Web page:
Cortana vs. Siri: Now in iPhone
Siri got a new room-mate: she likes purple and is a bit of a show-off.
Did you know that Microsoft Cortana is available for iOS? I didn’t. Sounds a bit crazy, doesn’t it? Imagine two of the most popular girls in college sharing one room. Correction: two most popular girls who hate each other. I mean, who would use Cortana after Siri? Still, the updated Cortana for iPhone app is available in the App Store since March 10, 2016.
I did some digging and found that Microsoft first tested the waters with the possible reception towards Cortana, towards the end of 2015. The people weren’t too enthusiastic. And I can see why. Due to Apple restrictions, Cortana can’t be triggered outside of the app, and it won’t integrate with the native iOS services and devices. For instance, it can’t be hooked into the Apple Watch.
Microsoft understands this issue very well and hasn’t tried to claim that Cortana can replace Siri, but instead, they say she will compliment Siri. I’ll be damned, since I can’t see how she does that exactly. Cortana is second to Siri in language support, offering 8 languages in 13 countries, versus Siri’s 21 in 36. Perhaps, if you have an Apple portable, but a Windows PC, Cortana might turn out to be handy. But still, it’s not a very comfy combination. Especially considering Cortana’s language bug: the digital assistant answers in the language of the country the phone is sold in, whether or not the user actually speaks that language.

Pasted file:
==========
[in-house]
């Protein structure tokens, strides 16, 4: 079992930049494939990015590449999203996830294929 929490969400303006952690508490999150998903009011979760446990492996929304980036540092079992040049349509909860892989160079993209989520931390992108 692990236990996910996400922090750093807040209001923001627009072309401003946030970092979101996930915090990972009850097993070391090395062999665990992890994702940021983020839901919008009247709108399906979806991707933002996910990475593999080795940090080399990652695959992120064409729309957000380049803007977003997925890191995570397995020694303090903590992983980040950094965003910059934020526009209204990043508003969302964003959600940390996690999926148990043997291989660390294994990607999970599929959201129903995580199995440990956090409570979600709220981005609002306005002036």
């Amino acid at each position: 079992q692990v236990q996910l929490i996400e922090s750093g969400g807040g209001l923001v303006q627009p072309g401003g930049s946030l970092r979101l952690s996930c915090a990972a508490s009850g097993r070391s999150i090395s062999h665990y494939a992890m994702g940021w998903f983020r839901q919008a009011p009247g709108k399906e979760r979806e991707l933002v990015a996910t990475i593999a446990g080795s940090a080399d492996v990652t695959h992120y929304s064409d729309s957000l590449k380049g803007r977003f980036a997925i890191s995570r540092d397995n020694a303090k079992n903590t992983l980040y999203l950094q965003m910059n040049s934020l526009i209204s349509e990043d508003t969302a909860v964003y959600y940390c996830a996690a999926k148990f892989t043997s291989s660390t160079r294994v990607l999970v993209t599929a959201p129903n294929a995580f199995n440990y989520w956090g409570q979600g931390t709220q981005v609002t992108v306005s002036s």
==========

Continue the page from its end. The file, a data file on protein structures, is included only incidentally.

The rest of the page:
Considering the fact that Siri will undergo some major revision for the coming iPhone 8, Cortana is already losing it to the native digital assistant.
Despite this, Microsoft still hopes and has rolled out a new version of Cortana all the same. It now has new full-page answers, calling, texting, and reminders, faster page transitions and improved app responsiveness. In a bid to take on Apple’s Siri, Microsoft overhauled the whole design. The home screen now features information cards on weather, news, traffic, package deliveries, and nearby restaurants. The style is more like Google Now, rather than Windows.
The “quick action” buttons can be brought up by tapping an icon in the lower-left from most places in the app, without speaking. It somehow diminishes the need of Cortana and degrades it to the organizer app level. Besides accessing the news and weather, users can set and view alarms and reminders, check and organize meetings, and get help with the app. In other words, it does all the things that the native iOS app is already capable of.
In a nutshell, the features improved are the user’s interface and smoother performance, but not the AI. When asked who won the Oscars this year, Cortana just brings up the web search results. Perhaps, it’ll be better to wait for some users’ reviews, but still mixing native DAs from two entirely different OS’ doesn’t look appealing to me. It means juggling two apps. Should the functions be shared between them or duplicated and backed up? It’s enough to make one’s head whirl.
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